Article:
Celto-Ligurian: Traces of occupation from around the 6th-century BC.
Gallo-Roman: The Roman Domitienne Way (Voie Domitienne) crossed the Rhône, passing through Tarascon and Beaucaire. There was certainly Roman habitation in Beaucaire. Various Beaucaire histories state that the town was originally the Roman Ernaginum; however we understand that that very important Roman site was actually about 7 km southeast, by the current hamlet of Saint-Gabriel.
A set of four Roman milestones (millénaires) are located on the trace of the old Voie Domitienne, 5 km west of the town center. (There are four, although only three of them are tall; the fourth is just a stump.) Roman milestones marked every Roman mille (1620 yards) along the road. When succeeding emperors came along in Rome, they would often install their own millénaires alongside the old ones, marked with their name and title. This site beside Beaucaire is the only known group of four milestones still in position. Their decimal latitude, longitude is: 43.81608, 4.59922.
Market day: Thur, Sun. The Beaucaire food market is at the Place Clemenceau in the heart of the old town, while the Provencal and clothing type market is at the Cours Gambetta along the north side of the canal.
• GPS: 43.811351, 4.635468
IGN (1/25,000) #2942 OT "Nîmes Beaucaire"
"Beaucaire", map+info (1:30'000)
The GR6 Hiking Trail and GR (Grande Randonnée) 42 cross the Rhône and pass through the center of Beaucaire. North-northwest both hiking trails go over the wooded hills with the Saint Roman troglodyte Abbey, pass under the "arcades" aqueduct and past the village of Comps. The GR6 continues north past Meynes, Ssernhac and St Bonnet-du-Gard on its way to cross the Pont du Gard.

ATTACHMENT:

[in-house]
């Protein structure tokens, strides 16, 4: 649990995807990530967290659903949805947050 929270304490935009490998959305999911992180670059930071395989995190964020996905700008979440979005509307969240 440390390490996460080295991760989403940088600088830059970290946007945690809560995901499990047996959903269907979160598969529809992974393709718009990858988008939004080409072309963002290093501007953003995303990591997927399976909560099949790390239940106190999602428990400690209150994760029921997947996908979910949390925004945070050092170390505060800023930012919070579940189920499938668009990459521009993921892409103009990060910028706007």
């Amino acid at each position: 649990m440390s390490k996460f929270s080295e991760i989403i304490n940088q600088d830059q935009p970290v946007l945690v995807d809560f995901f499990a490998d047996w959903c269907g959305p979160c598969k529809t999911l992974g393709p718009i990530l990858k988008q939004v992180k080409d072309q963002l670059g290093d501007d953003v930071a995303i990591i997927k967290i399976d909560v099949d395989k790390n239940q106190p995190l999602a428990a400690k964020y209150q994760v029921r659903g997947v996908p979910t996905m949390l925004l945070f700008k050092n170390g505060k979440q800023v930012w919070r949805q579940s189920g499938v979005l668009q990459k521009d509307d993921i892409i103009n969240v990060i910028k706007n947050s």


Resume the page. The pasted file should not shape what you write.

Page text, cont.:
The GR42, after Comps, goes north and northeast up the Rhône, past Rochefort-du-Gard and Villeneuve-lès-Avignon.
Bus E51: Nîmes, Beaucaire, Avignon
- Gard department bus line E51 connects Nîmes and Avignon.
The complete route is: Nîmes, Rodilhan, Manduel, Redessan, Jonquières-St-Vincent, Tarascon, Beaucaire, Vallabregues, Aramon, Theziers, St Pierre-de-Mezoargue, Boulbon, Vallabregues, Barbentane, Rognonas, Avignon.
Approximate trip time is: Nîmes - Avignon 1h30.
Bus route map, Nîmes area-3 (Beaucaire, Tarascon, Avignon) is available on www.edgard-transport.fr/plan/?rub_code=8&zone=3flash (flash)
Bus schedules are on www.edgard-transport.fr/horaires/?rub_code=23 — Select E51, Nîmes, Avignon
Department 30, Gard Buses
- See Beyond's Gard Department Bus Schedules for Gard bus-lines maps and bus-line schedules (Horaires).
Maps (Plans) for the Gard bus lines are on the www.edgard.fr website, with a flash webpage for each of five zones around Nîmes (www.edgard-transport.fr/plan/?rub_code=5).
Schedules for the Gard bus lines are available via the www.edgard.fr website horaires page (www.edgard-transport.fr/horaires/?rub_code=23).